Alright Newbies, Pay Attention!
Going forward I know (like almost every area of my lifestyle) that there is room for much needed improvement. Specifically I have been working on my overall upper body endurance. Also although my technique is passable I know that the longer I swim the quicker that degrades, so again the focus is: endurance. I really love the coach that I have currently, but seeing as I will be moving in the next four months my next steps will include seeking out and finding a compatible swim club and instructor. In this regard it may be interesting to find someone who swims with the group as well as provides instruction but I will have to look into that a bit further before committing. The best part about this whole journey is the element of exploration, as the time progresses towards my larger swim goals I hope to have experienced as much as possible and taken away what works best for me. Is there any other workable definition of improvement out there?

Friday, August 15, 2014

Moving On... (Hopefully Up)

With the closing of the summer term I recently completed the last session with my swim team. After about 27 pool sessions in total of the last four months these biweekly coached sessions had become a mainstay of my routine. As an endurance athlete I typically style myself as a rugged soloist and rarely workout for the social aspects, except when it came to the swim team. Not only were the sessions themselves somewhat relaxing, they also afforded me the time to socialize. With the pool I feel that there may be less incentive to go like hell which is typical for the bike and run workouts. Afterall when you are in the zone on a tempo run are you really that sociable? For me typically not. This is where the swim has traditionally been different. When you take breaks you are typically at one end of the pool or the other along with everyone else. So regardless my classes are over for now and as with any social aspect I am experiencing 'growing pains' or more specifically I miss having my regular group to visit during the week. I guess in a way this is predictable, on the other hand the entire reason I joined the club was for my own personal goals which are way outside of the scope of the teams mission. In short I am finishing with the classes at about exactly the same time as I am leaving for an event that places me well above the accomplishments of the majority of my team members. In a short time I will be competing and making friends with people much more aligned to my long-term fitness goals. So why is it that I have this regret and even sadness that the classes are over? Firstly I really liked being coached and even have developed a sort of bond with my instructor. Secondly I could be seeking positive reinforcement. And finally I probably have become a creature of the wheel, meaning that I have an affinity for the set routine because it is a set routine I am used to.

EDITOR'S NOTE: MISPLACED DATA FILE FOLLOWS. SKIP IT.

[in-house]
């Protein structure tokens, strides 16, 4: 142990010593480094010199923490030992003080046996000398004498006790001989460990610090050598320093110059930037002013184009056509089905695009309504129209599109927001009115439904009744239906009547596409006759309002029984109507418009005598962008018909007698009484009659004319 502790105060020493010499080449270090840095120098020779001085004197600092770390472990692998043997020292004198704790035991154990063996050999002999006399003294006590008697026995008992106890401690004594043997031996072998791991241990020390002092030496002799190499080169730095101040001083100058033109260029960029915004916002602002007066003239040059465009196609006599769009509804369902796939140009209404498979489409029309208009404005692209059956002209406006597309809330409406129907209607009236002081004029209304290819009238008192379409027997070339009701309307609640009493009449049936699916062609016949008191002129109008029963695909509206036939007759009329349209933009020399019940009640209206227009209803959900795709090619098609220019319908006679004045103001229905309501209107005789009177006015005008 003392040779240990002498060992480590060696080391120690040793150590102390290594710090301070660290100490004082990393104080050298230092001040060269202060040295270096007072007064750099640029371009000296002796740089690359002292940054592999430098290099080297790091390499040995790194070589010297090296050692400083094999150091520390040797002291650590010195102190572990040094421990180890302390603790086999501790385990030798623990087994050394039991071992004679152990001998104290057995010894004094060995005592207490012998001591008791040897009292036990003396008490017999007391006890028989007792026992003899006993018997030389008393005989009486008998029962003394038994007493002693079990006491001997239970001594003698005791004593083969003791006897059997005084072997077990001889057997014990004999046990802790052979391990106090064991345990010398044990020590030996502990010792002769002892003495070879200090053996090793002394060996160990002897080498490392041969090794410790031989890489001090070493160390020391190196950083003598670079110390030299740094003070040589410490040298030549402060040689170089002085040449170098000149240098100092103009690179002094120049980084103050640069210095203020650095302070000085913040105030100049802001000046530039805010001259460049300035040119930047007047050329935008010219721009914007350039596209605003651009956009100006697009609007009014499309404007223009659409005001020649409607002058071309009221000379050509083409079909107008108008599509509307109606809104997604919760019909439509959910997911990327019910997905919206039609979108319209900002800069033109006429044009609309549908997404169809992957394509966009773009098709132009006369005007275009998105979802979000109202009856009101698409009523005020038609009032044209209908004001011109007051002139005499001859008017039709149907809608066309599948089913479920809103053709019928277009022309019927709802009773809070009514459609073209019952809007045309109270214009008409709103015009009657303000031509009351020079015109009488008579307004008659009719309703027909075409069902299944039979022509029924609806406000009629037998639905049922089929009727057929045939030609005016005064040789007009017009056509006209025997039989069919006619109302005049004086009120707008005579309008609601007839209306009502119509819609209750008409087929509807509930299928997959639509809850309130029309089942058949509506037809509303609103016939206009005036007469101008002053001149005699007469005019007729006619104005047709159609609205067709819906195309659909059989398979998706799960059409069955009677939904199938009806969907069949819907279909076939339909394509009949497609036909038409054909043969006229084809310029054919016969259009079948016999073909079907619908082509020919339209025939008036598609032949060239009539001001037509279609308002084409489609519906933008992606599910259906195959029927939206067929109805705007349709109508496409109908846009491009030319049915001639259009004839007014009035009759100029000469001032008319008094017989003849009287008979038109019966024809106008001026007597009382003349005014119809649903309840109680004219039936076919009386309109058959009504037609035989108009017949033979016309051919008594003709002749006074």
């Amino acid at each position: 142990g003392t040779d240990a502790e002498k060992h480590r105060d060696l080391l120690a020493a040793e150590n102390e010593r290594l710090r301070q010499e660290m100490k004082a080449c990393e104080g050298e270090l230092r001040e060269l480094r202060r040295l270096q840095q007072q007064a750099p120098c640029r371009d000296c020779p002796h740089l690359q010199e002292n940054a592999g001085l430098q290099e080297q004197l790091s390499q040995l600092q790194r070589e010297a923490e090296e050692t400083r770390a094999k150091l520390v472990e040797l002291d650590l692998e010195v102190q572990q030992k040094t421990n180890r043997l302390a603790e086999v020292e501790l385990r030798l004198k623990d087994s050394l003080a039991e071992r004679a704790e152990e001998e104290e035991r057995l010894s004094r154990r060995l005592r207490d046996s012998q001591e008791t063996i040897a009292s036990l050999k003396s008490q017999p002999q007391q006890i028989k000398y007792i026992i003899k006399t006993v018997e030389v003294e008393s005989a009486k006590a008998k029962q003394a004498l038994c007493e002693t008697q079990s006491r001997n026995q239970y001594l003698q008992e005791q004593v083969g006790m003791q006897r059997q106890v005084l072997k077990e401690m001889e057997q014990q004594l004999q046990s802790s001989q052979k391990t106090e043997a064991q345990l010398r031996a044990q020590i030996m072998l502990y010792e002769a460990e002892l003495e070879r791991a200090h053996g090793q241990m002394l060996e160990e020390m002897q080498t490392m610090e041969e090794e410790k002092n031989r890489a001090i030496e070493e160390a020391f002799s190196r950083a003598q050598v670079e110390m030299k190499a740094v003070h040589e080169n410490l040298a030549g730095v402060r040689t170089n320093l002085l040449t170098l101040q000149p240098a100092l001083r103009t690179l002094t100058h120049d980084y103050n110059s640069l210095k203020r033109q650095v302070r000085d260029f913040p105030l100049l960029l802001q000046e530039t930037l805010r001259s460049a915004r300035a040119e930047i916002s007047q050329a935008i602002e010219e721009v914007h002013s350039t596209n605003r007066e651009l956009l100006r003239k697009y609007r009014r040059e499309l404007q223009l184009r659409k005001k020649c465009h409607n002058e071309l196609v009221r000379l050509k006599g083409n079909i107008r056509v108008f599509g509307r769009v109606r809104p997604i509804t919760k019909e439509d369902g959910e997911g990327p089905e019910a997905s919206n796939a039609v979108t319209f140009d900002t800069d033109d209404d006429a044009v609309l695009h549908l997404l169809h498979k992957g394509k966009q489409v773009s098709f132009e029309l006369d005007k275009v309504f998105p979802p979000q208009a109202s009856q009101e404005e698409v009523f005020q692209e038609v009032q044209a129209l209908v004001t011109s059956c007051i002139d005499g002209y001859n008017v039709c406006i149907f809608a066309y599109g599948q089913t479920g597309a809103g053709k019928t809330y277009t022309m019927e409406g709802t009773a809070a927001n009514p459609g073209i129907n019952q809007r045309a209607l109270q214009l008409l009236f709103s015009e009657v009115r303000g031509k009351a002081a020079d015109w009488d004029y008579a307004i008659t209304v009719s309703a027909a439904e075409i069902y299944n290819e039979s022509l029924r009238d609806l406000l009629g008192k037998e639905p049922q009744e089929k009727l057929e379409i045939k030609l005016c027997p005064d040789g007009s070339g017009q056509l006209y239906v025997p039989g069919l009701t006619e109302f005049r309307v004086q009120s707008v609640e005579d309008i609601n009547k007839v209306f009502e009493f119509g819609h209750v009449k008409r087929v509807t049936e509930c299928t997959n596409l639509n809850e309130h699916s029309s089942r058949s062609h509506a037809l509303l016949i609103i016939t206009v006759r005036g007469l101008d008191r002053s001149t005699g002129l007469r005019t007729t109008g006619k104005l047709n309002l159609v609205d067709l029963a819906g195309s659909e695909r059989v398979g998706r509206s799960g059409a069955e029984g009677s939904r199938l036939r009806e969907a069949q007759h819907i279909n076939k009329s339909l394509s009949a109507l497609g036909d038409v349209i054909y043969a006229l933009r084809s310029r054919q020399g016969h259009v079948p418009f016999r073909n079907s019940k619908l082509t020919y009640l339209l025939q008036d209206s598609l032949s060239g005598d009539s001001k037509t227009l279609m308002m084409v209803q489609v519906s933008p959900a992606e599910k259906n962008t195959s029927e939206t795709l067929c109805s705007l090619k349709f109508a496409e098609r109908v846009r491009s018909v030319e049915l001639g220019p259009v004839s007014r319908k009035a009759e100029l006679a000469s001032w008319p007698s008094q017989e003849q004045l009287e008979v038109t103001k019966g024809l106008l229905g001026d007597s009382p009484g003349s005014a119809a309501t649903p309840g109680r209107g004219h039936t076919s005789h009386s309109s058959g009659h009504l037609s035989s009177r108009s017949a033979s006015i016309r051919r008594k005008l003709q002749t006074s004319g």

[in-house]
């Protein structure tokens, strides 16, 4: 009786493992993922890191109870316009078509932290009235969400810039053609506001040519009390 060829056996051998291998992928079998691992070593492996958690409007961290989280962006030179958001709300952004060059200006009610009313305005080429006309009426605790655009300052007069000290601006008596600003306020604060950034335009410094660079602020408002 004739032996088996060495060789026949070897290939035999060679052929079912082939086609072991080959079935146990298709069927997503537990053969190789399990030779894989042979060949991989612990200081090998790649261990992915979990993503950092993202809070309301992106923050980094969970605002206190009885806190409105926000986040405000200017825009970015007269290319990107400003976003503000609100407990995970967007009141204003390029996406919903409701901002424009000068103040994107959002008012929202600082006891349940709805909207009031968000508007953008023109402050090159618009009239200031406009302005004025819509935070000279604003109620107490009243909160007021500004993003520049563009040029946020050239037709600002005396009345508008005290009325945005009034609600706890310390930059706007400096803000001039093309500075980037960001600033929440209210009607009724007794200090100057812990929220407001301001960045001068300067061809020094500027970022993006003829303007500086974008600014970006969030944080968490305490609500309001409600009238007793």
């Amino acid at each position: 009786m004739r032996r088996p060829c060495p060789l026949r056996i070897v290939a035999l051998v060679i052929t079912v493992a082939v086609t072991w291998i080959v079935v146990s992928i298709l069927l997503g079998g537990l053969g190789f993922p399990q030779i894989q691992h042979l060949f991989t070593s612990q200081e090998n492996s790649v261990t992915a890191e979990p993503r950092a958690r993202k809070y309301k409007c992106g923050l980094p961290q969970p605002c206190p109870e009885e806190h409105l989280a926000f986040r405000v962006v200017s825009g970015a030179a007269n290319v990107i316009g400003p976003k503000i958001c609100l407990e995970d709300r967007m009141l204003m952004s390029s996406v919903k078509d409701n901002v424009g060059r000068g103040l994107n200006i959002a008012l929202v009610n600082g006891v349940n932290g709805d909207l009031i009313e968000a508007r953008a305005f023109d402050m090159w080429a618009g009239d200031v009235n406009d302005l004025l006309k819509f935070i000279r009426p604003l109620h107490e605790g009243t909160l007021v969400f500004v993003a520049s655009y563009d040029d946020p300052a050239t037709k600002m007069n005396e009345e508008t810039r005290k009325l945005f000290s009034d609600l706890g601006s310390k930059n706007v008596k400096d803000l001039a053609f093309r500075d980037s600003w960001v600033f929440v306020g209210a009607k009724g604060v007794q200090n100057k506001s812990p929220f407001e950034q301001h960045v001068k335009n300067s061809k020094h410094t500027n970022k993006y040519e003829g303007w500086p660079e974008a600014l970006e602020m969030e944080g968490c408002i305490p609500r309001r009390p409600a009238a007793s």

So True!
Overall being coached has been a real experience with positive reinforcement. Although I've heard alot about the fact that the best coaches are apparently the hard nosed and extremely ambitious ones, my own coaching experiences related to swimming have been entirely positive and encouraging. This is no real surprise, given the generally positive nature of the clubs and the role of the coach as facilitator. If I had any doubts leading into the sessions or during I could be fairly certain that I was going to receive some convincing positive reinforcement. I can remember at least ten sessions where I showed up for attendance not because I was ready to swim or due to my own mental preparation and ended up having fantastic workouts due to motivation from my swim coach! This is work that I normally have to resolve for my self during any given session.